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This Week in Research: Representation of women in STEM

Where are we now?

Representation of women in STEM: Where are we now?
May 12th   2016 Laurentian University 

The Brenda Wallace Reading room was filled with students, professors and staff of Laurentian University for part one of  a series of talks on diversity in research and academics. Which is also part of Science Odyssey, Science Odyssey is a collaborative event led by the Natural Sciences and Engineering Research Council (NSERC) in collaboration with many other federal departments and agencies and community organizations.  The first talk of this series focused on the topic of “Representation of women in STEM: Where are we now?” Dr. Thomas Merritt, one of the organizers of the event, had this to say when asked what

 

Inspired this particular event, “We [were] looking to hold a series of conversations, on diversity in academics in research and particularly in STEM, and we want them to relate also to particular issues that we have here at Laurentian. Issues such as Francophone representation in research and academics, aboriginal and first nation communities’ research and academics, visible minorities in STEM, issues of  women in academics and we decided that this [event] would be the best entry into these discussions. What we want to do is begin with our expert panel and have them lead the room and have a dialogue, a dialogue that celebrates our successes but also takes a step back and honestly looks at what could and have to be doing better”.

The first in what is to be a series of discussions on diversity at Laurentian University focused on Women in STEM and featured a panel of experts, themselves established women in STEM. PhD candidate, Jesse Popp (Biology), Dr. Annie Roy-Charland (Psychology) and Dr. Tammy Eger (CROSH), who have each experienced the struggles and successes in their respective STEM fields, provided their unique perspectives on various aspects relating to diversity. Topics of discussion included family and societal support, institutional expectations, mentorship and motivation.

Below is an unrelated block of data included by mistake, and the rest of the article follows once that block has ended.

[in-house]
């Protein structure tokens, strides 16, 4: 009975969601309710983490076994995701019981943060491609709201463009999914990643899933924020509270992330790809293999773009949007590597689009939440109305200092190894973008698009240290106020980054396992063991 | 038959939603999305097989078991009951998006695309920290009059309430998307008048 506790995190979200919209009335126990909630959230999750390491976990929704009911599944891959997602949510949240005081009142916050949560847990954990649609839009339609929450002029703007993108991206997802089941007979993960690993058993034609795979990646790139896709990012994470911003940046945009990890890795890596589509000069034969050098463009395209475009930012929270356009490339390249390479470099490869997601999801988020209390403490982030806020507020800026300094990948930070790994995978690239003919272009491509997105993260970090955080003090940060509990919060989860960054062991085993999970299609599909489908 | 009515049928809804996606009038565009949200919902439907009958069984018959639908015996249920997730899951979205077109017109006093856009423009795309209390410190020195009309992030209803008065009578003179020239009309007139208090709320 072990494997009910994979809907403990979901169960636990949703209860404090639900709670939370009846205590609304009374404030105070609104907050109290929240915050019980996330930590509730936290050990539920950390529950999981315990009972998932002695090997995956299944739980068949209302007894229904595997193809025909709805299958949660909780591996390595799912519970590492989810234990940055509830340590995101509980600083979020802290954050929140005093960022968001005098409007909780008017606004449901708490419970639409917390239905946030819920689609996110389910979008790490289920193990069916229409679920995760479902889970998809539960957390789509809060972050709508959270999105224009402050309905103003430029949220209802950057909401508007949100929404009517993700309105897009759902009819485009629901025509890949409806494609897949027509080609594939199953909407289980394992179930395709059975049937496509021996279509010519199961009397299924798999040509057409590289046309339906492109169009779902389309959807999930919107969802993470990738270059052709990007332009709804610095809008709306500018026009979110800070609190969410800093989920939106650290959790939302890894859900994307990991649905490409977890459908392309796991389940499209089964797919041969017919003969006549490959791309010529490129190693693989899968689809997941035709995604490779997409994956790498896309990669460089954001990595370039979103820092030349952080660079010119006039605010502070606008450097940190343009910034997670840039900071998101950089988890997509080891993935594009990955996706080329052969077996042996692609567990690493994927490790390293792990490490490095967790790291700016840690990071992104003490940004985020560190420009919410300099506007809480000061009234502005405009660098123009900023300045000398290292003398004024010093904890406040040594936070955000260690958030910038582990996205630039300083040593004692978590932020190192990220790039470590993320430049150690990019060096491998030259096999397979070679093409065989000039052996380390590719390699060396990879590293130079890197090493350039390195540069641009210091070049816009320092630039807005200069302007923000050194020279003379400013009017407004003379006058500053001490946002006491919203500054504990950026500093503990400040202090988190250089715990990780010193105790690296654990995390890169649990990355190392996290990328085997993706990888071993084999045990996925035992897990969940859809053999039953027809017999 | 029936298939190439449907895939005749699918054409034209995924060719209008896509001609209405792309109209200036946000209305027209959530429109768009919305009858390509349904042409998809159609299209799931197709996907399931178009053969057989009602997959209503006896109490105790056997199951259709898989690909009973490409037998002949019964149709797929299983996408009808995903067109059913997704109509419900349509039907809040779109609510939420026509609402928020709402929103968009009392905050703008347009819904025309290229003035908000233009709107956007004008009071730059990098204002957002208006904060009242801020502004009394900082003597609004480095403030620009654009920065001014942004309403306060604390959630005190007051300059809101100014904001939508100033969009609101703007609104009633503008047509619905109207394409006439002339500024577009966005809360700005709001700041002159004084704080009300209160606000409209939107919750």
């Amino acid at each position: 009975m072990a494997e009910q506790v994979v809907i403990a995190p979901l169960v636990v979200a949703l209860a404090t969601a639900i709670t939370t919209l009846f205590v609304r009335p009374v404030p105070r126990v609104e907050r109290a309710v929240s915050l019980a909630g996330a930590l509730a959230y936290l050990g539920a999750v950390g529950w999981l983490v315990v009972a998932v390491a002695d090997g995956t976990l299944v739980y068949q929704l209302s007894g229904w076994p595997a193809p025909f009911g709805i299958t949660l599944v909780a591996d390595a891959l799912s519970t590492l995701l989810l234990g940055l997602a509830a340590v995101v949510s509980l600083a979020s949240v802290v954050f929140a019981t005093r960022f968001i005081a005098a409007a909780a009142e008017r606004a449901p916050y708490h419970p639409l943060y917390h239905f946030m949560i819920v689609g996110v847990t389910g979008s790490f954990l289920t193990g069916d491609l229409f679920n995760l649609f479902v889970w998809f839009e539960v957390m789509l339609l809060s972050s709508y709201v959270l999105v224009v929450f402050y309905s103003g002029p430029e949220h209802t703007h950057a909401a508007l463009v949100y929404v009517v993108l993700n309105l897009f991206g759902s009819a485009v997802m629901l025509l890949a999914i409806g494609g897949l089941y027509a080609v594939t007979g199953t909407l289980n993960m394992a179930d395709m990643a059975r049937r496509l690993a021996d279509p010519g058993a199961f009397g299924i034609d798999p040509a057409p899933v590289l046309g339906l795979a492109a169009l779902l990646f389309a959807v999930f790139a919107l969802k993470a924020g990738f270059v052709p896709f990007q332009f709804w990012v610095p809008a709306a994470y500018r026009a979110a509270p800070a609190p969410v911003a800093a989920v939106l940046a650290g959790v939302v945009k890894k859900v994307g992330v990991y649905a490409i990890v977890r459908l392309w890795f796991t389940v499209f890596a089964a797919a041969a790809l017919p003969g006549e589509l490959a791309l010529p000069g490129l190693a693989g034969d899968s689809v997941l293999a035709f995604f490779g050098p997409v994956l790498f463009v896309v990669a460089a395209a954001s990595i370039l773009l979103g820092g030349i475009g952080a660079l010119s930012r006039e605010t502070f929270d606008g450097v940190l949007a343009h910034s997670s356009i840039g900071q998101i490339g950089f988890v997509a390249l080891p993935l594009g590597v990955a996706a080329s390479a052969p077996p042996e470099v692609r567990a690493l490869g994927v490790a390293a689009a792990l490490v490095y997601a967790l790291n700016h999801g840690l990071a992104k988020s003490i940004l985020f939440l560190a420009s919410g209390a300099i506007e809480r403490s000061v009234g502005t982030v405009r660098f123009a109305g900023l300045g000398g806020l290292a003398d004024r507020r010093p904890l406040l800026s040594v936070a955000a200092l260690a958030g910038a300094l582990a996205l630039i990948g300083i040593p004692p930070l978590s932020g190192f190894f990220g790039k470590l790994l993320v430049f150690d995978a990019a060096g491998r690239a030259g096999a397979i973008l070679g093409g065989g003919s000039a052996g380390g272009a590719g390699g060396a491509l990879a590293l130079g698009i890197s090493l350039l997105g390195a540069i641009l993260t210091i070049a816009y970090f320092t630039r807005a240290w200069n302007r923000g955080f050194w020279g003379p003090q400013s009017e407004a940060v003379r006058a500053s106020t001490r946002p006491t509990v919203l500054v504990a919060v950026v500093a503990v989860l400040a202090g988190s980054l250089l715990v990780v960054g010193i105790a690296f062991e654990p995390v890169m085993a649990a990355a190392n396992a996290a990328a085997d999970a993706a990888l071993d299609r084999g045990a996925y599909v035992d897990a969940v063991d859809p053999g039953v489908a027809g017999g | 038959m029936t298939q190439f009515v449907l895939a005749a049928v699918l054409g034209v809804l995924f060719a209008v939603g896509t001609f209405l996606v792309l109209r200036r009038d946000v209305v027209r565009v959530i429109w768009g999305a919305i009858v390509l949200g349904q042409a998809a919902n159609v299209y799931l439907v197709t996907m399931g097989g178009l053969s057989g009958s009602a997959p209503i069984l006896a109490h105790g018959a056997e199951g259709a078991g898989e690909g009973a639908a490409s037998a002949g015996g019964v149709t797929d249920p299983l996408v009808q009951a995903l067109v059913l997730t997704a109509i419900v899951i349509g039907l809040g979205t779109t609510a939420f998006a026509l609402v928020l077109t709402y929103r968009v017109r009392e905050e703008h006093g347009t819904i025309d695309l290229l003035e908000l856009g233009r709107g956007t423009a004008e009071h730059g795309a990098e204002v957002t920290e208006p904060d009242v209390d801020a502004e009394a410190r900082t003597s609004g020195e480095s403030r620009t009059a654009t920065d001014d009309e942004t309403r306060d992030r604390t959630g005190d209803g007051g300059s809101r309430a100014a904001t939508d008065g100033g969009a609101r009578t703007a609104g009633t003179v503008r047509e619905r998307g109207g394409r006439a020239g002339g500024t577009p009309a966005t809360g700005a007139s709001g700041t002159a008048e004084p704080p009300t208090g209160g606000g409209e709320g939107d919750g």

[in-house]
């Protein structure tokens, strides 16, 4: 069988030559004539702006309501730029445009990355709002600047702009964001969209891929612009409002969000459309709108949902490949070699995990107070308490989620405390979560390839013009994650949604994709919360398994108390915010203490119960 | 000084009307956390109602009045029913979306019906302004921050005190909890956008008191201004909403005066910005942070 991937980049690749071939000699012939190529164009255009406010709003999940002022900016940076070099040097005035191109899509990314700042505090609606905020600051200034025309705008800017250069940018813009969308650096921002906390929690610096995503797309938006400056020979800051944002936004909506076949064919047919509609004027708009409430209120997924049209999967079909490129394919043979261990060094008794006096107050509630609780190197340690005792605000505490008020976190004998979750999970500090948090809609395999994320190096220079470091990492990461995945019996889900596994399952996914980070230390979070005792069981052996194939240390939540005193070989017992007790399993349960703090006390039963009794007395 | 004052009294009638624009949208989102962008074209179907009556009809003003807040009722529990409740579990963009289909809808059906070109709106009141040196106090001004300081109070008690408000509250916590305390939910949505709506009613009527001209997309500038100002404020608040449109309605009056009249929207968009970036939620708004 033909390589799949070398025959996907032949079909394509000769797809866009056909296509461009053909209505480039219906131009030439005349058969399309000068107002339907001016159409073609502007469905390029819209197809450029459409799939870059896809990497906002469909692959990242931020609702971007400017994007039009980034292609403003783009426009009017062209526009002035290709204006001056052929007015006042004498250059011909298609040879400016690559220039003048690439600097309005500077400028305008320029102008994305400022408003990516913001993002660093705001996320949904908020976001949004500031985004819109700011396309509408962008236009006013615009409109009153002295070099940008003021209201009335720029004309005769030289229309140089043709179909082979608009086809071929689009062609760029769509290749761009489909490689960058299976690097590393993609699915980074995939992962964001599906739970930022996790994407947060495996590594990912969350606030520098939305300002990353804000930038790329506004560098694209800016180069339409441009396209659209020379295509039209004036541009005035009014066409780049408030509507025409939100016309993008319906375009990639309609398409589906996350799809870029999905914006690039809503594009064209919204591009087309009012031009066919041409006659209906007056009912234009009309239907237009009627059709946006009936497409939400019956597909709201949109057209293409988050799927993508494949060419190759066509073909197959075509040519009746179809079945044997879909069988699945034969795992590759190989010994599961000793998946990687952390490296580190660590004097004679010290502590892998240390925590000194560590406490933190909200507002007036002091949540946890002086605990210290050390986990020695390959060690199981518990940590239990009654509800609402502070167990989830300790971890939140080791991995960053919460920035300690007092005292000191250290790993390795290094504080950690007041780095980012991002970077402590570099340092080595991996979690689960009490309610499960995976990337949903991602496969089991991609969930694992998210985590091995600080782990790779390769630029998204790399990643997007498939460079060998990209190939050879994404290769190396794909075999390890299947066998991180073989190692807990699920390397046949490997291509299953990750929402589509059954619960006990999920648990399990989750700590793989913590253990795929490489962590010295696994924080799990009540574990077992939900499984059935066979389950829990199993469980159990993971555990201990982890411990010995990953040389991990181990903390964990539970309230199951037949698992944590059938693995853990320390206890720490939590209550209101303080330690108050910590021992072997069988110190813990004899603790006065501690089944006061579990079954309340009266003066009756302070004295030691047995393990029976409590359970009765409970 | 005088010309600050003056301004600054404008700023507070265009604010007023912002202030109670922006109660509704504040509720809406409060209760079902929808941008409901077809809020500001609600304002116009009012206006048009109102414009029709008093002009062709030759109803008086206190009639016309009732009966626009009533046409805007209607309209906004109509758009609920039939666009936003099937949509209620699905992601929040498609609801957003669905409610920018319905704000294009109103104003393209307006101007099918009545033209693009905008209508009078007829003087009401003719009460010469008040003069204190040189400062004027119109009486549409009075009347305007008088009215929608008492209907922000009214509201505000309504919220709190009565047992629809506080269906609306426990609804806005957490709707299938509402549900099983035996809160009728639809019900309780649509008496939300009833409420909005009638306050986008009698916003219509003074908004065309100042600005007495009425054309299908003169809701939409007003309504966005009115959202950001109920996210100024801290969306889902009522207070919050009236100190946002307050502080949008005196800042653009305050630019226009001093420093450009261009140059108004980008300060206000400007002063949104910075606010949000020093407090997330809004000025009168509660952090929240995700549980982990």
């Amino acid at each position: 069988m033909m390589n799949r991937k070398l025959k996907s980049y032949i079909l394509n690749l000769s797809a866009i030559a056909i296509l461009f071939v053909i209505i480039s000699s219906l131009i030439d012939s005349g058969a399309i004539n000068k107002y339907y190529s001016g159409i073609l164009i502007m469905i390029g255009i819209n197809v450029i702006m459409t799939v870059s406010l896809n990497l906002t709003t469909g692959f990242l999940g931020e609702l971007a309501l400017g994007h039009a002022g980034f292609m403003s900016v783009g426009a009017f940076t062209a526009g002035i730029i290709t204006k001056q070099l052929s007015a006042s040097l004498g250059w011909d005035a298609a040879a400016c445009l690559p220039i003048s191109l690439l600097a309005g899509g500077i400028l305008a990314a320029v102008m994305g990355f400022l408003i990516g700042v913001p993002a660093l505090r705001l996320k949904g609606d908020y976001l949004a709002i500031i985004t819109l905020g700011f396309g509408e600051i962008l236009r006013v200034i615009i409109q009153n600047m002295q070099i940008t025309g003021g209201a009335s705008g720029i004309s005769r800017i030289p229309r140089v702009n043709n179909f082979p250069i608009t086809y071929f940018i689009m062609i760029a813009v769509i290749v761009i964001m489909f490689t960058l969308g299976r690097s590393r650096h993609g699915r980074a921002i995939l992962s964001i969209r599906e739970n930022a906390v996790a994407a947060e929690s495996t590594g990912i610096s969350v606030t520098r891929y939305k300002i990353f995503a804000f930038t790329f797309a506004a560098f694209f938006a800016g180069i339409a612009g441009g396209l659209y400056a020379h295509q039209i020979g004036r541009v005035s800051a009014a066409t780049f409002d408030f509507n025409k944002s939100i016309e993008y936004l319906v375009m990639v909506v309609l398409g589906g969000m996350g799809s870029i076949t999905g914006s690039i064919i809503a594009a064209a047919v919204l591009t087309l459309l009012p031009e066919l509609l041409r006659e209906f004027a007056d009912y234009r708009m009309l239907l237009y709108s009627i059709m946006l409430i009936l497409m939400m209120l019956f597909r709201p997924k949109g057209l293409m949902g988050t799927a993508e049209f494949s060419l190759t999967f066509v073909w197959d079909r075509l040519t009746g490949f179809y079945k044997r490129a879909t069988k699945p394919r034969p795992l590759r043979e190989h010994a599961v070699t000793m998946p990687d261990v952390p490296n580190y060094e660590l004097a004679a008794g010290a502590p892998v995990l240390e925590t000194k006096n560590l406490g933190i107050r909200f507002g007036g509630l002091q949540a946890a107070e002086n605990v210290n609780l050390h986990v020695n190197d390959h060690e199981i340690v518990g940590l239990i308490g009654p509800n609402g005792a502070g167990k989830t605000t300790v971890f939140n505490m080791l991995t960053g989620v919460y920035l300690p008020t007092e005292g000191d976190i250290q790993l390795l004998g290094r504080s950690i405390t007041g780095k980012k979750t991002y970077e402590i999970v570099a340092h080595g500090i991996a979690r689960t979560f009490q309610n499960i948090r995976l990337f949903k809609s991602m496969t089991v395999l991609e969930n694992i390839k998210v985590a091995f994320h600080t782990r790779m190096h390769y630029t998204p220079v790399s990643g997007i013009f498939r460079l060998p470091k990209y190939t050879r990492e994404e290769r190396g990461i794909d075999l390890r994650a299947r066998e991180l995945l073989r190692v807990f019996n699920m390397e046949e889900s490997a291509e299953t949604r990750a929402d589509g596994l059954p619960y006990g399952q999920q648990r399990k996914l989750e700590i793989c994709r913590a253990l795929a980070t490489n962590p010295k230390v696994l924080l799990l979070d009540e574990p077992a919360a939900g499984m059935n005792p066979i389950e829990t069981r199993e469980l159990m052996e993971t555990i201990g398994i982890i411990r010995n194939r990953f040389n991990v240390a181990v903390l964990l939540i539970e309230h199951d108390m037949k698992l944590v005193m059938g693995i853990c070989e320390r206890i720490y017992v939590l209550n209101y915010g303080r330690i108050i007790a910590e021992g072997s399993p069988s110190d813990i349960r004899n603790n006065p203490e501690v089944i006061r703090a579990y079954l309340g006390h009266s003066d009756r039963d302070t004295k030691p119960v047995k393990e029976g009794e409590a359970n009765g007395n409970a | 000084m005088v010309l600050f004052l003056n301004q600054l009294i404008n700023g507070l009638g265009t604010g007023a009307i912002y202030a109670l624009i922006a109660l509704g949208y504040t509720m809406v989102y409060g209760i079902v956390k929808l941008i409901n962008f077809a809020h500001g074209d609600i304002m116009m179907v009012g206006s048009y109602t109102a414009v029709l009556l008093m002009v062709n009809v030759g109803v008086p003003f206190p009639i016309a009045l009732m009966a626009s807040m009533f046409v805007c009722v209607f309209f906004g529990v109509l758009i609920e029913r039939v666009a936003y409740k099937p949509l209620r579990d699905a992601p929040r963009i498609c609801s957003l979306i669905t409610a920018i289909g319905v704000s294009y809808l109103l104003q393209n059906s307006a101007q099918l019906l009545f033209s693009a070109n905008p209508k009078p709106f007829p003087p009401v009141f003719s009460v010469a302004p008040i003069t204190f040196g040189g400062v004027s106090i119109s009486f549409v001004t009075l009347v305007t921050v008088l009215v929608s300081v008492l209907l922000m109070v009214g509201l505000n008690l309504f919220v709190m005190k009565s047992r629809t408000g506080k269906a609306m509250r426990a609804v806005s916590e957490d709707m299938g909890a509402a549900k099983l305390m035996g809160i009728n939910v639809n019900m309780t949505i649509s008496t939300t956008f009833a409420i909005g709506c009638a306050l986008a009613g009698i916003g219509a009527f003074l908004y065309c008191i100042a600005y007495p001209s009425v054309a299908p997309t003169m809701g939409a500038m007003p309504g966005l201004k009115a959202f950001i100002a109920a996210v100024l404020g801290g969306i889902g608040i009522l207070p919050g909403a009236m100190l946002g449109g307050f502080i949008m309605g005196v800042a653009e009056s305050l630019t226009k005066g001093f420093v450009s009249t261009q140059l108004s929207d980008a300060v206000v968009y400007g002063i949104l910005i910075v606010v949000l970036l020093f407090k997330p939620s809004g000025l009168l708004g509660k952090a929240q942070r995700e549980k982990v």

Mentorship, in particular, struck a chord with Dr.’s Annie Roy-Charland and Tammy Eger. Dr. Eger had this to say about the importance of the mentorship support, “It   is important that young women don't see any barriers when they consider research careers in Science, Technology, Engineering and Mathematics research fields and critically important that current STEM researchers (men and women) provide mentorship to support the development of young scientists in general and young female STEM scientists in particular. I was fortunate enough to have excellent mentors during the early years of my academic career; therefore, I feel passionate about supporting early career researchers.”

Dr. Roy-Charland spoke to her role as a mentor as well, “I think it’s my job to be involved in these types of discussions, I’ve been here awhile, and I’m tenured and established myself as a researcher I think I need to be an advocate for young women coming in to our field. We need to stop seeing barriers as limits to be

 

Accepted and instead see them as challenges. We need to teach that to our students, you can overcome these things.”

With regard to how Laurentian University is responding to matters of diversity and gender equality, and specifically to the representation of women in research, Jesse Popp spoke to that as well, “I think Laurentian is definitely progressing, but there is always room for improvement, and I feel that through these discussions we can provide some ideas on how to do exactly that. I was very excited to be part of this  as a woman, I would love to see more equality and it’s great to fight for the cause when you can.”